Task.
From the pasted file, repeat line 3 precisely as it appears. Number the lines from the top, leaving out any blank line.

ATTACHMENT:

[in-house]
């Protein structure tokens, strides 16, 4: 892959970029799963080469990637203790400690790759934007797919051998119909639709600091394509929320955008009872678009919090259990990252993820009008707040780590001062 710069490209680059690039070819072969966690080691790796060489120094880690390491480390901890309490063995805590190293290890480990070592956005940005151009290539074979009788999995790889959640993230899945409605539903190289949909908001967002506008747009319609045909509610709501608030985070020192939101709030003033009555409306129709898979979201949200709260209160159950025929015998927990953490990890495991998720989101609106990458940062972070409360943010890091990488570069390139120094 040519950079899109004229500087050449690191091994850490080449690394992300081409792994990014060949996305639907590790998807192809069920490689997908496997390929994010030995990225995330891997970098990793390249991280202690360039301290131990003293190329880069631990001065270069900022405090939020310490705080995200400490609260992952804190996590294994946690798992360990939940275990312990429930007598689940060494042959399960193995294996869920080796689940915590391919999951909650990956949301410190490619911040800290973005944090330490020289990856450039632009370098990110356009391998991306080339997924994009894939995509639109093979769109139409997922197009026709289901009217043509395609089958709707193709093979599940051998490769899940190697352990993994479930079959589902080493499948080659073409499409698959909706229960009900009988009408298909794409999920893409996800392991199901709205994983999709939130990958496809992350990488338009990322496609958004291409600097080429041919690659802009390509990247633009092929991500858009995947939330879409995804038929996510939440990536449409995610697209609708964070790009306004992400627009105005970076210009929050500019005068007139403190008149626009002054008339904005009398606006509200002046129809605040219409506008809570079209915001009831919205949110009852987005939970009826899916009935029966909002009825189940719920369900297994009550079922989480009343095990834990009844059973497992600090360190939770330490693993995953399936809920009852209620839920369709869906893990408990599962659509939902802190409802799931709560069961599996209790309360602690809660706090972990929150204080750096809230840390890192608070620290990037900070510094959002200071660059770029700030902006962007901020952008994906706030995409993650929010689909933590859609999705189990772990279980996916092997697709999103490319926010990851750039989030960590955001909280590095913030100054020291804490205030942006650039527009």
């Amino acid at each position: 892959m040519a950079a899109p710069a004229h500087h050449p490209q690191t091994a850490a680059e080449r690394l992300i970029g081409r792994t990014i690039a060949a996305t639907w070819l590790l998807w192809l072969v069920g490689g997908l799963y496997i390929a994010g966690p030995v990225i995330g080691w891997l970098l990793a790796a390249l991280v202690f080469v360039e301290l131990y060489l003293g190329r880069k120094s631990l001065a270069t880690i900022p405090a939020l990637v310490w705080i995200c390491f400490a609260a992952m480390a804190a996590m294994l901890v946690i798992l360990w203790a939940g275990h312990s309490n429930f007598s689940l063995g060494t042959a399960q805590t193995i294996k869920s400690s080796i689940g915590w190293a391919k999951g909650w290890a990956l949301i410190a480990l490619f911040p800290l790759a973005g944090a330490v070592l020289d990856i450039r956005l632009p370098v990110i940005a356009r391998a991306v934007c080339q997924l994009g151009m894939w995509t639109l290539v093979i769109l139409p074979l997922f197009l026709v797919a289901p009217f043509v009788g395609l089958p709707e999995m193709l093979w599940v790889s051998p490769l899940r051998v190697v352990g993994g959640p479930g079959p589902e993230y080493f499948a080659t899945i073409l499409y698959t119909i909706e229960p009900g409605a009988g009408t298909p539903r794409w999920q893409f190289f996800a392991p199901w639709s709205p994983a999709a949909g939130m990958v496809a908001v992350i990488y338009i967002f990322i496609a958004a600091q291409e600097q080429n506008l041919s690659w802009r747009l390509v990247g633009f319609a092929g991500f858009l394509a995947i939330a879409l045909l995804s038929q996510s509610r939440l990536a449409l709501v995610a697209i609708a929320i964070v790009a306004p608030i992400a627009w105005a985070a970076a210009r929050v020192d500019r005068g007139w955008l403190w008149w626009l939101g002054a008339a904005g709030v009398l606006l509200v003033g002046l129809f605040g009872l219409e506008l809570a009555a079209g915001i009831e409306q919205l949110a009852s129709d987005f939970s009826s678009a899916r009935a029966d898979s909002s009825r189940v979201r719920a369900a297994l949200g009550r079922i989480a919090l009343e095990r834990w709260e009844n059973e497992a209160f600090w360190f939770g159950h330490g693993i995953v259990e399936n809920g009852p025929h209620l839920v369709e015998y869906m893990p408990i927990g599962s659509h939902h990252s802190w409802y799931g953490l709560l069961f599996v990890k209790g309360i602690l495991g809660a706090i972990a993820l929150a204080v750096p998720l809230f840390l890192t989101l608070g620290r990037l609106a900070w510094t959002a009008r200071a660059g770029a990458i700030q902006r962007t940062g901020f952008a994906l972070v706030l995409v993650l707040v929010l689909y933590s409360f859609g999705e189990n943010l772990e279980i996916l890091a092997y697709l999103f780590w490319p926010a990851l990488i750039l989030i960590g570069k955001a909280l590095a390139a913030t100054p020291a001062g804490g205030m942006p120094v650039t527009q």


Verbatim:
């Amino acid at each position: 892959m040519a950079a899109p710069a004229h500087h050449p490209q690191t091994a850490a680059e080449r690394l992300i970029g081409r792994t990014i690039a060949a996305t639907w070819l590790l998807w192809l072969v069920g490689g997908l799963y496997i390929a994010g966690p030995v990225i995330g080691w891997l970098l990793a790796a390249l991280v202690f080469v360039e301290l131990y060489l003293g190329r880069k120094s631990l001065a270069t880690i900022p405090a939020l990637v310490w705080i995200c390491f400490a609260a992952m480390a804190a996590m294994l901890v946690i798992l360990w203790a939940g275990h312990s309490n429930f007598s689940l063995g060494t042959a399960q805590t193995i294996k869920s400690s080796i689940g915590w190293a391919k999951g909650w290890a990956l949301i410190a480990l490619f911040p800290l790759a973005g944090a330490v070592l020289d990856i450039r956005l632009p370098v990110i940005a356009r391998a991306v934007c080339q997924l994009g151009m894939w995509t639109l290539v093979i769109l139409p074979l997922f197009l026709v797919a289901p009217f043509v009788g395609l089958p709707e999995m193709l093979w599940v790889s051998p490769l899940r051998v190697v352990g993994g959640p479930g079959p589902e993230y080493f499948a080659t899945i073409l499409y698959t119909i909706e229960p009900g409605a009988g009408t298909p539903r794409w999920q893409f190289f996800a392991p199901w639709s709205p994983a999709a949909g939130m990958v496809a908001v992350i990488y338009i967002f990322i496609a958004a600091q291409e600097q080429n506008l041919s690659w802009r747009l390509v990247g633009f319609a092929g991500f858009l394509a995947i939330a879409l045909l995804s038929q996510s509610r939440l990536a449409l709501v995610a697209i609708a929320i964070v790009a306004p608030i992400a627009w105005a985070a970076a210009r929050v020192d500019r005068g007139w955008l403190w008149w626009l939101g002054a008339a904005g709030v009398l606006l509200v003033g002046l129809f605040g009872l219409e506008l809570a009555a079209g915001i009831e409306q919205l949110a009852s129709d987005f939970s009826s678009a899916r009935a029966d898979s909002s009825r189940v979201r719920a369900a297994l949200g009550r079922i989480a919090l009343e095990r834990w709260e009844n059973e497992a209160f600090w360190f939770g159950h330490g693993i995953v259990e399936n809920g009852p025929h209620l839920v369709e015998y869906m893990p408990i927990g599962s659509h939902h990252s802190w409802y799931g953490l709560l069961f599996v990890k209790g309360i602690l495991g809660a706090i972990a993820l929150a204080v750096p998720l809230f840390l890192t989101l608070g620290r990037l609106a900070w510094t959002a009008r200071a660059g770029a990458i700030q902006r962007t940062g901020f952008a994906l972070v706030l995409v993650l707040v929010l689909y933590s409360f859609g999705e189990n943010l772990e279980i996916l890091a092997y697709l999103f780590w490319p926010a990851l990488i750039l989030i960590g570069k955001a909280l590095a390139a913030t100054p020291a001062g804490g205030m942006p120094v650039t527009q």